Green Mountain College offers both merit-based and need-based financial aid to all students, with a special focus on need. All students are reviewed for merit-based financial aid during the acceptance process and then for need-based financial aid during the awarding process. Need based financial aid is determined by the submission of a FAFSA and the calculated Expected Family Contributions. Low-income students will have a lower EFC and therefore would be eligible for more need-based financial assistance.

A brief description of the institution’s targeted outreach to recruit students from low-income backgrounds:

The College has the highest ratio of lower income students of any private liberal arts college in the state. GMC's values and curriculum, which focus on how students will be learning how to change society so that everyone lives a sustainable life, attract a disproportionate number of students who are disenfranchised by the dominant economic system in our society.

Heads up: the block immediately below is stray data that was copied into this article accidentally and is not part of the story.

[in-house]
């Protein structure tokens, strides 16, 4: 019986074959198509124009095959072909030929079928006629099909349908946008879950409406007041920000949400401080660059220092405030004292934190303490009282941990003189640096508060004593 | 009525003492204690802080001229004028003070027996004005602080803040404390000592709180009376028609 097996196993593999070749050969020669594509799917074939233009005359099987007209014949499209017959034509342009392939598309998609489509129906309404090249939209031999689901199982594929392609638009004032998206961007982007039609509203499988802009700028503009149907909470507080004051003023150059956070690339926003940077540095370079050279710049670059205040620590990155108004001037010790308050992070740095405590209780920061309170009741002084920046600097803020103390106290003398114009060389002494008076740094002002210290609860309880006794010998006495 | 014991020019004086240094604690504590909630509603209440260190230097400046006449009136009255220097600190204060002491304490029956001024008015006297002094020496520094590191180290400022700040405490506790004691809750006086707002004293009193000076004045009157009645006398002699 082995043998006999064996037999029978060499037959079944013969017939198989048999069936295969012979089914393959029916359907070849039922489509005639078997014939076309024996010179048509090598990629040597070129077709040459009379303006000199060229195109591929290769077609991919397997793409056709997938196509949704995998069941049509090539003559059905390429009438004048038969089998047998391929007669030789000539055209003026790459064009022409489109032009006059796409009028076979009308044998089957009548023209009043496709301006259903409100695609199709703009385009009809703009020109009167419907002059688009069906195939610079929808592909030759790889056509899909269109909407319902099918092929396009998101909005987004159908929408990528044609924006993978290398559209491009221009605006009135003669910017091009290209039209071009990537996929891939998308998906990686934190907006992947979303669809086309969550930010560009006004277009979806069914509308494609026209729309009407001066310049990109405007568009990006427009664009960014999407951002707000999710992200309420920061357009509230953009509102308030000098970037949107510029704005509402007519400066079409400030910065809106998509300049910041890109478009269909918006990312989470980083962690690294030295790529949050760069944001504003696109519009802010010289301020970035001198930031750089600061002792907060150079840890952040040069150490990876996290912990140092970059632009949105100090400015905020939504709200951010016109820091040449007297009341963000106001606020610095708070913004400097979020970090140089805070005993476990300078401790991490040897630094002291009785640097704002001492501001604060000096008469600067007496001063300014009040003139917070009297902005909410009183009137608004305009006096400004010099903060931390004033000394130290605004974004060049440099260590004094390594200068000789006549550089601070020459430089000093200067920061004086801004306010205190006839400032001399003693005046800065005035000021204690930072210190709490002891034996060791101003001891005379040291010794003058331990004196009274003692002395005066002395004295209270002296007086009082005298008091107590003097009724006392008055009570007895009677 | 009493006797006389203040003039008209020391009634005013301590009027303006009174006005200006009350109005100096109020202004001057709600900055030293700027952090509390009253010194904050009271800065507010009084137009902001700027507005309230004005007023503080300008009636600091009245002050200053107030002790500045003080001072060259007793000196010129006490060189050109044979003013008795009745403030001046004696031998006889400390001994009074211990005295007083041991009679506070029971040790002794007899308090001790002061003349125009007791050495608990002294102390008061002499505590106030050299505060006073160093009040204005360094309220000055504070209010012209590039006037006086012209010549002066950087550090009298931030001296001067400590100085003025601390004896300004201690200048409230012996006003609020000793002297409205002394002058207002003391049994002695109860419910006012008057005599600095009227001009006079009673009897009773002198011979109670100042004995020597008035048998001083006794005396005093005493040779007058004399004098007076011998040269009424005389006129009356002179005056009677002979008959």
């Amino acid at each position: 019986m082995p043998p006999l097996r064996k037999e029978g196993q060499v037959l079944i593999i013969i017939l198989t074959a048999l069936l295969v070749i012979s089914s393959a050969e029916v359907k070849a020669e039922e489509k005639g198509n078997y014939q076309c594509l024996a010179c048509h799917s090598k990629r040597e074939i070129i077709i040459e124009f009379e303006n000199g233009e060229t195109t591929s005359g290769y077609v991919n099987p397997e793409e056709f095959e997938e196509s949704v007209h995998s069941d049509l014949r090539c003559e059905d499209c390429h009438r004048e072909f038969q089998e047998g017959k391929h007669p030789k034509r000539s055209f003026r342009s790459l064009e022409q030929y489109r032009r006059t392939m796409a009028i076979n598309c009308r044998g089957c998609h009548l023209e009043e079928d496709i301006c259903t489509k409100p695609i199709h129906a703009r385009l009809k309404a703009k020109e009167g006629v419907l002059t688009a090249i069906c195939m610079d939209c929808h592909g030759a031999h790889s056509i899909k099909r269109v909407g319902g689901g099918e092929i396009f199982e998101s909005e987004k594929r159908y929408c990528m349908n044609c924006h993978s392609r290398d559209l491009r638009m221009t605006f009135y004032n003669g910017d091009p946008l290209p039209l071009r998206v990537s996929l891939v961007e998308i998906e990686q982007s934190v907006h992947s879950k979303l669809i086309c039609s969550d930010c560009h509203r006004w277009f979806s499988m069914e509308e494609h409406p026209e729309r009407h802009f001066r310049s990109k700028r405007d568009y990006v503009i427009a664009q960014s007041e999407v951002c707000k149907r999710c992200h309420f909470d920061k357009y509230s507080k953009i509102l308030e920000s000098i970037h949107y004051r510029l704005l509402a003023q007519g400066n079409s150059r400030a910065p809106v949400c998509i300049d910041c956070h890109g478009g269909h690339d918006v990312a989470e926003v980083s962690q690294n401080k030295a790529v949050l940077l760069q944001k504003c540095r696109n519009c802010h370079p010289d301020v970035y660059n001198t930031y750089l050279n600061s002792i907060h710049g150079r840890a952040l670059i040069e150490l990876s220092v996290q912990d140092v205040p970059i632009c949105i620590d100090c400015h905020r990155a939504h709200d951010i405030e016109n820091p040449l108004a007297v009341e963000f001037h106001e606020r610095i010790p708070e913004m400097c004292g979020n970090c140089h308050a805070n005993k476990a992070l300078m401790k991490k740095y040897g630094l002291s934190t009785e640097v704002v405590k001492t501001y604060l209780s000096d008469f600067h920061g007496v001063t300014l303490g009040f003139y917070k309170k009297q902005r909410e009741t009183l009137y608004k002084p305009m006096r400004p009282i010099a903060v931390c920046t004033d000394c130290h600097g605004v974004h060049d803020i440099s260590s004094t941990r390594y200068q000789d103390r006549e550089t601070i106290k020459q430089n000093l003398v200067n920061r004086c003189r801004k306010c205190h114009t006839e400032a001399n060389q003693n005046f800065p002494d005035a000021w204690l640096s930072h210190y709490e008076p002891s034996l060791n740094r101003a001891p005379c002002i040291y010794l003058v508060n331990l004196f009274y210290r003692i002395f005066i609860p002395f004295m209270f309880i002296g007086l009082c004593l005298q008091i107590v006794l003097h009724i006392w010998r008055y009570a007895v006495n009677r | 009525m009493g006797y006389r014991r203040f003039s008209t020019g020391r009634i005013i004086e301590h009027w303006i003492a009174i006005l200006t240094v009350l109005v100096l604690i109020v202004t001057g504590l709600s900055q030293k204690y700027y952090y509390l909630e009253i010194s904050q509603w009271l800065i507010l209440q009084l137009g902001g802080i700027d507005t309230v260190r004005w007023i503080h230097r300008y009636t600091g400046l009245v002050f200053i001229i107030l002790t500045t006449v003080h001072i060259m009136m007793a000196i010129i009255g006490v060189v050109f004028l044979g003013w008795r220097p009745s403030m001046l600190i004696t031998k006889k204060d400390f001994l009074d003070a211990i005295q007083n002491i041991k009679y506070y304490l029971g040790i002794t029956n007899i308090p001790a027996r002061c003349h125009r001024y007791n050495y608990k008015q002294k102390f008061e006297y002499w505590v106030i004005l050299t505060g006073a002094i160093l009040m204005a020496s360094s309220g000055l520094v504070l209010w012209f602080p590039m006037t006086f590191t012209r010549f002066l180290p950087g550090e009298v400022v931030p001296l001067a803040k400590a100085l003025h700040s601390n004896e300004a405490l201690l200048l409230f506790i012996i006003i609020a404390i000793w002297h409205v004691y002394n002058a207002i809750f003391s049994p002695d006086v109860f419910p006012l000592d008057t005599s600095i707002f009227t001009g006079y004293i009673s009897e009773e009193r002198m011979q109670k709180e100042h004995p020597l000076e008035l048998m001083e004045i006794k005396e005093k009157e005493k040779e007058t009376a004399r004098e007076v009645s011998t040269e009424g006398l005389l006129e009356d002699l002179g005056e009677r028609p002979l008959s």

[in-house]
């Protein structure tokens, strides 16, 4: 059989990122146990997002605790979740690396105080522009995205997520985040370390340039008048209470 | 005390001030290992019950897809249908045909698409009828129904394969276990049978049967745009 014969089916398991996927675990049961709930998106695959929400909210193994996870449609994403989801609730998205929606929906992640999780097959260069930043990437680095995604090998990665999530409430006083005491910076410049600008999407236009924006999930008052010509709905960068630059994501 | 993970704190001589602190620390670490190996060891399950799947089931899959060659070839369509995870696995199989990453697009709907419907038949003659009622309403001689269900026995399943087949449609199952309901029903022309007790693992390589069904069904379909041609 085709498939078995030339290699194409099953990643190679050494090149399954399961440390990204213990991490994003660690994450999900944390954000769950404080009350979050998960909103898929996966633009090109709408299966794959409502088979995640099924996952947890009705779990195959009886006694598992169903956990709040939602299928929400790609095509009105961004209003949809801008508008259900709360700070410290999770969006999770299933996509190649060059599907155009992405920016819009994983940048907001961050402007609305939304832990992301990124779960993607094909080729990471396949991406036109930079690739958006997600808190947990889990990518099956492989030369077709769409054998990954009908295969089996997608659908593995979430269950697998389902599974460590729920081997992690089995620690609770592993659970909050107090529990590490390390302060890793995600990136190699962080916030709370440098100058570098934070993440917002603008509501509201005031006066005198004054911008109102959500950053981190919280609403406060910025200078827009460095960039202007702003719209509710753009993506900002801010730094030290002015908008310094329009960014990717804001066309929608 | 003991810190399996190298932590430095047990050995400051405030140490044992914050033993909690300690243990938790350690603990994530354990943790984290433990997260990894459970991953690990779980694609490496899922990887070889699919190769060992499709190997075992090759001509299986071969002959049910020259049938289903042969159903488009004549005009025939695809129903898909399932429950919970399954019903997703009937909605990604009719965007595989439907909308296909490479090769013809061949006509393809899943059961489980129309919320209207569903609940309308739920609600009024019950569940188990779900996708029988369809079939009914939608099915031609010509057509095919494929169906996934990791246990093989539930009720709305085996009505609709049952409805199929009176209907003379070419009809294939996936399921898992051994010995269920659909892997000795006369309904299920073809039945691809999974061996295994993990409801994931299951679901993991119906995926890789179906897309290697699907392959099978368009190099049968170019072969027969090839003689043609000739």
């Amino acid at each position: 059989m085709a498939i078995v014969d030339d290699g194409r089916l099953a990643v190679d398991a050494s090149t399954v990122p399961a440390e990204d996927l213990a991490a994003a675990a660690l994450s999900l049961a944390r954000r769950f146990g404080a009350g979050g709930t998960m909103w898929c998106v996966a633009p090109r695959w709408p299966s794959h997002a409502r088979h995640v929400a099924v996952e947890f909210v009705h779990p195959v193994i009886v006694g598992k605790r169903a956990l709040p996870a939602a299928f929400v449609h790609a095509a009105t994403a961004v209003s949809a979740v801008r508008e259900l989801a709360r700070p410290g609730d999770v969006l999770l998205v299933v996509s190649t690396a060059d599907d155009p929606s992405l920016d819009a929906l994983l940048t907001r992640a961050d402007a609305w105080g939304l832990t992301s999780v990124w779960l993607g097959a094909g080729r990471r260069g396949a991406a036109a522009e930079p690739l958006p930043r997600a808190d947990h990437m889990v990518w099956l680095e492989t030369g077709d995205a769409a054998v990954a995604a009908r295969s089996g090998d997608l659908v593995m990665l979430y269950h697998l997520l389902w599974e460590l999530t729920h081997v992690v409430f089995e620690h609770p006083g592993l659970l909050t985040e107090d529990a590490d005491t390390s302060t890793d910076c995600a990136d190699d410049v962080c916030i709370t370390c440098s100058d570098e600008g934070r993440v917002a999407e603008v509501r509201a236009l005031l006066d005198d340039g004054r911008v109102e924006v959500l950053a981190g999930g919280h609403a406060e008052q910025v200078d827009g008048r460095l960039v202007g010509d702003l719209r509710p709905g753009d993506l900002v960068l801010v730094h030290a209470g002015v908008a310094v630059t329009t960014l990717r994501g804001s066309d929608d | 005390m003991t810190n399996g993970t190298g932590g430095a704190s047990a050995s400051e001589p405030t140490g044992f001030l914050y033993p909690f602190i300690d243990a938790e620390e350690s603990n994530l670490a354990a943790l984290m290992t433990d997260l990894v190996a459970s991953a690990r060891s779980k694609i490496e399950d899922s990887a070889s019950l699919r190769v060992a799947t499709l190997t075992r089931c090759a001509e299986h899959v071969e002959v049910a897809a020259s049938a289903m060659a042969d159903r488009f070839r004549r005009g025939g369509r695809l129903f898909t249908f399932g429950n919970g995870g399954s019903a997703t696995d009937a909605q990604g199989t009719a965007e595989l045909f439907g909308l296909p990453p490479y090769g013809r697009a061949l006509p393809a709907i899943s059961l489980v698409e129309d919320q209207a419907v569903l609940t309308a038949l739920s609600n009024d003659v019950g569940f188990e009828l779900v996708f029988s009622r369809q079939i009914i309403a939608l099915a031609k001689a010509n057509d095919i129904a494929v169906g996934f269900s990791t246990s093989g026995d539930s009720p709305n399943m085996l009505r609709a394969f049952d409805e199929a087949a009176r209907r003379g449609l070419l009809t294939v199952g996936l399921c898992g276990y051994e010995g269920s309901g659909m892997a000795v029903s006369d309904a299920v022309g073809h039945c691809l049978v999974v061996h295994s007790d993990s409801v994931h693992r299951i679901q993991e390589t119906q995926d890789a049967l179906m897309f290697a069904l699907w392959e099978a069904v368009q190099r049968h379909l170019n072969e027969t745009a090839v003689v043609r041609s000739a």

A brief description of the institution’s other policies or programs to make the institution accessible and affordable to low-income students:

Green Mountain College offers non-application based financial aid that supports affordability of at GMC education. The Vermont Tuition Match program provides a scholarships to Vermont residents that makes attending GMC full time the same equivalent cost of attending the University of Vermont. In addition, any Community College of Vermont graduate also can receive this scholarship. The Poultney High School Tuition Match program h offers tuition to PHS graduates at a rate equal to the tuition set by Castleton State College.